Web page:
Our urogynecologists at Ascension Saint Agnes help improve your pelvic floor and gynecologic health with personalized care and treatments.
Our urogynecologic care team at Ascension Saint Agnes deliver compassionate, personalized care for conditions that affect your pelvic floor, bladder, uterus, bowel, and sexual functions. For many women, it is difficult talking about embarrassing or uncomfortable conditions. Urine and fecal leakage are common issues for women that can be corrected. Aging women don’t need to suffer from PFDs. Treatment options are available. Our doctors and care team listen to understand your concerns.
Pelvic floor disorders
A woman’s pelvic floor is made up of muscles, ligaments and tissue in her lower pelvis. These muscles and ligaments play an important role in keeping organs, such as the bladder and uterus, supported. These organs need to stay in place to function properly.
Pelvic floor disorders (PFD) result from weakened pelvic muscles or tissue tears. As the pelvic floor is weakened, the bowel, bladder, uterus, vagina, and rectum are not properly supported and therefore unable to function properly.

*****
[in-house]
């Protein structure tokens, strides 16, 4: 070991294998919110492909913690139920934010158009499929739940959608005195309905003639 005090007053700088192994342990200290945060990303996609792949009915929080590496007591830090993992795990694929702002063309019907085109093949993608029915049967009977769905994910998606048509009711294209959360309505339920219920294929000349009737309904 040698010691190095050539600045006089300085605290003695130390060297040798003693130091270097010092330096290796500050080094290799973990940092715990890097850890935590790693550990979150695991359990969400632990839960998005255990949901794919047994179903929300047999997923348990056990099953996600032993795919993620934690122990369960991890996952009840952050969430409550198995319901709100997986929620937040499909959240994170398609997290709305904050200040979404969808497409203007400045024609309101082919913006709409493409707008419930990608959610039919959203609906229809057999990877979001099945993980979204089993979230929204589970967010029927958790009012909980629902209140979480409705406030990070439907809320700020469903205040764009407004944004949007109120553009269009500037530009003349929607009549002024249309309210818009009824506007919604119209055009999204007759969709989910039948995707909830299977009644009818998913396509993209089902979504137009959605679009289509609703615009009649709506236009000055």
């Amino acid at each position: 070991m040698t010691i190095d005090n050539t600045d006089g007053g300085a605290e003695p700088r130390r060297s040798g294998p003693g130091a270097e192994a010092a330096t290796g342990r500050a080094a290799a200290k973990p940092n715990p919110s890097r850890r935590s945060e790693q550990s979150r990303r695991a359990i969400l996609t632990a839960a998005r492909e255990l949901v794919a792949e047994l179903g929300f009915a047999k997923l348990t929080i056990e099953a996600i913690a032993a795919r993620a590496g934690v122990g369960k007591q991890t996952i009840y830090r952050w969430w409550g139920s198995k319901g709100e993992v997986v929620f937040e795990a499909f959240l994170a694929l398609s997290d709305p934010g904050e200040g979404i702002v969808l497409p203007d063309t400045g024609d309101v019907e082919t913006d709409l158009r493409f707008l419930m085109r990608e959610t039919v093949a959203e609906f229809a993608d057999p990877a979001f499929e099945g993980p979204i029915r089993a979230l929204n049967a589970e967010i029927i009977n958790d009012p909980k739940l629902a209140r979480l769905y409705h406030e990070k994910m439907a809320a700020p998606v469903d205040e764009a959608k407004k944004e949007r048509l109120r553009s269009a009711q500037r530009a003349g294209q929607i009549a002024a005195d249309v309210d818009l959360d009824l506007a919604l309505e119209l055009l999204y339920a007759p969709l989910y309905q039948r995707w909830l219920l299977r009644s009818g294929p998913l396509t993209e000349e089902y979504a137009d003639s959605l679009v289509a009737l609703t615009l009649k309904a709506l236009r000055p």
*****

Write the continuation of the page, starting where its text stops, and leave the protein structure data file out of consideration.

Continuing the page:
There are many factors that contribute to the development of PFDs. Childbirth, menopause, and aging all may weaken the pelvic floor. Women who are overweight or obese may have increased stress on their pelvic muscles. Medical issues such as nerve conditions, constipation, pelvic injuries, and more can lead to the development of PFDs.
One out of four women over 20 suffer with PFDs. You are not alone in suffering from urinary incontinence, bowel leakage, or sexual discomfort. These disorders are not simply a result of childbirth or aging. Our compassionate team is ready to help you alleviate these issues.
What is a urogynecologist?
A urogynecologist has specialized training in treating pelvic floor disorders, such as urinary incontinence, pelvic organ prolapse, and overactive bladder. Urogyns treat disorders through many means, such as therapy or surgery.
Meet our urogynecologists:
There are a variety of pelvic floor disorders (PFD) that may affect women. From diagnosis to treatment, our team will work with you to alleviate your condition. Although these conditions may be embarrassing to talk about, talking with your nurse or doctor will help diagnose these conditions sooner.